Our Go-To Pizza Place in Barcelona: Napoletani DOC

Before moving to Barcelona, we lived in Naples, Italy for three years and during that time, we ate pizza as if it were our job. We did not chronicle our pizza hobby as this guy did (who ate 365 pizzas over two years), but between the two of us, we did pretty well as connoisseurs in the birthplace of pizza. We ordered pizza from our neighborhood joint so many times that they knew us by name over the phone (this is still one of our proudest achievements to date).

We got spoiled by having amazing Neapolitan pizza at our beck and call all the time. We never had to travel more than a block or two to find a pizza restaurant, and within minutes we could have hot, crispy, oozy, delicious pizza that rarely cost more than 6-8€. It cannot be overstated that Neapolitans are SERIOUS about their pizza, and there are very specific rules for a pizza to be called “Vera Pizza Napoletana.” These rules dictate the diameter of the pizza (no more than 35 cm), the thickness in the center (1/3 cm), where the tomatoes must come from (San Marzano) and so and so forth. There is even an organization that governs the pizza regulations called the Associazione Vera Pizza Napoletana.

As we were getting ready to leave Naples, we knew that pizza would never be the same. It’s like growing up in Philadelphia and then trying to find a suitable Philly cheese steak anywhere else. We were worried, until we went to one of our favorite neighborhood restaurants called Osteria DOC. The family that runs the restaurant is very sweet, and after telling them our plans to move to Barcelona they said “Oh you need to go to our son’s restaurant there. He has a pizza place.”


We arrived in Barcelona, and like any normal person, I put on my Napoli jersey and we went to check it out. Let me tell you, it is FANTASTIC.


Walking into this place is like walking into a pizza place back in Napoli; huge wood-fire pizza oven, pictures of Mount Vesuvius, as well as jerseys and scarfs from the SSC Napoli soccer team on every wall (they also have a whole page of pizzas named after the soccer players on the menu).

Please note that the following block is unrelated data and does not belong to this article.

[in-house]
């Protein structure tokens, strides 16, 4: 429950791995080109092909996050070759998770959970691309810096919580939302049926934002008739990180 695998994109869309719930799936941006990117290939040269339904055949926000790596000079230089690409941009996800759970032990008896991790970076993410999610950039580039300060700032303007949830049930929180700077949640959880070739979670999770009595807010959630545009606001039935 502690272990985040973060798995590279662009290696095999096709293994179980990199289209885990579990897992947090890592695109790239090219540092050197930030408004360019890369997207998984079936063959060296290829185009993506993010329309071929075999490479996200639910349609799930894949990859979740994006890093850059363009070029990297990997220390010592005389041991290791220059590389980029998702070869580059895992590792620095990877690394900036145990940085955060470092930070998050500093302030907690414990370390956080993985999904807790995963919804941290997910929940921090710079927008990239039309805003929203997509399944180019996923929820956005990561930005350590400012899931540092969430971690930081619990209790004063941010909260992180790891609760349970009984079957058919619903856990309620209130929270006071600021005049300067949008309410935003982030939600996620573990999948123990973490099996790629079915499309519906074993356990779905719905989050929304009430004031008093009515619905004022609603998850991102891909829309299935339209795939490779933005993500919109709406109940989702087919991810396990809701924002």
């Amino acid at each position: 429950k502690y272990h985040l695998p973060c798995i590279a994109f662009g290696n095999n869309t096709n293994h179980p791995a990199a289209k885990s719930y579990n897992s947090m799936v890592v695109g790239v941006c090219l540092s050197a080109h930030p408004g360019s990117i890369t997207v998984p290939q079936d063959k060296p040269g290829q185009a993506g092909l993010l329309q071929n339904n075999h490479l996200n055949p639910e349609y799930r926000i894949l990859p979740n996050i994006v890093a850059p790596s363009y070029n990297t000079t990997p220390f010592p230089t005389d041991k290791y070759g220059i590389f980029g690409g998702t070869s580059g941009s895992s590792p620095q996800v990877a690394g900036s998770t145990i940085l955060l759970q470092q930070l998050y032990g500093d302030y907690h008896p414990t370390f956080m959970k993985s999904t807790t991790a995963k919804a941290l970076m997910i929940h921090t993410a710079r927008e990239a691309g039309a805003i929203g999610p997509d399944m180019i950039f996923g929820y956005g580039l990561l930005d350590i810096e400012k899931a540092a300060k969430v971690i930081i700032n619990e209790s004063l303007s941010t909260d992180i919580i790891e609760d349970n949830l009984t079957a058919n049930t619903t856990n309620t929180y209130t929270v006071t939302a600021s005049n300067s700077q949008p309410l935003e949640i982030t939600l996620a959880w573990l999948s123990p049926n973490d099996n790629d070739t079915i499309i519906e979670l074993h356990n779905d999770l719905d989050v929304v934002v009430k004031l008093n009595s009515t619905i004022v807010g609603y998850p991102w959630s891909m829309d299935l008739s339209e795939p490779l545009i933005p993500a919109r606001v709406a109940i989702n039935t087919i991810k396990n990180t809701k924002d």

The pizza is spot on, too. The price is slightly higher than what you would find in Naples, but there is absolutely no difference in quality.

Hello beautiful.
Hello beautiful.

Pizzas come in the standard personal size (no more than 35 cm, if you recall) and are best eaten with a knife and fork. They have what seems like an endless list of pizzas (more than 30) which includes the classics (diavola, capricciosa, margarita, etc.) but some unique ones too (Spacca Napoli, for instance: mozzarela, butifarra, mushrooms, parmesan and basil). If you’re going with a group, consider getting the 1/2 meter, or if you’re really hungry, the 1-meter pizza. In both cases, you can choose more than one topping to accompany the metric measurement.

1-meter of pizza.
1-meter of pizza.

They have a considerable list of antipasti, primi and secondi, but our experience with these is limited.

It is, without question, our favorite pizza place in Barcelona. It is also the only one we go to, but I have a hard time believing a better one exists. Maybe someday we’ll branch out, but until then, I’ll have another capricciosa.

Napoletani D.O.C.

Metro: L1 Urgell
Calle Diputación, 101

Phone:+34 93 451 6902

Bertso Taberna: A Fantastic Barcelona Pintxos Bar

We took a week-long trip to Spain’s Basque country last spring, staying in San Sebastian and Bilbao. It is a beautiful and fascinating region with some of the best food I’ve ever eaten.

Our friends Dustin and Amaia hooked us up with a detailed list of places to get the best pintxos – Basque tapas – in both cities. Amaia is from a city near Bilbao, and these two have great taste in all things, so we followed their list like a treasure map. We ate so, so well.


I love that each pintxo is a tiny, flavorful work of art. Salmon, anchovies, tuna, jamón, bacalao, beef cheeks, foie, red peppers, olives, cheese… The combinations were inventive and endless. The pintxos crawl is the way I want to eat all the time:

  1. Go into a bar, where the counters are covered with platter after platter of tempting small bites.
  2. Order a glass of txakoli, the Basque white wine that is a tiny bit sparkling and very refreshing. (Also, the bartender pours it from about a foot in the air, and it’s fun to watch.)
  3. Grab a plate. You’ll probably serve yourself, and the bartender will add up your total later. (You can also order larger portions of hot dishes at a lot of places – some of which are definitely worth the effort.)
  4. Try to pace yourself. Fail.
  5. Pay up, walk next door and repeat… and repeat… and repeat.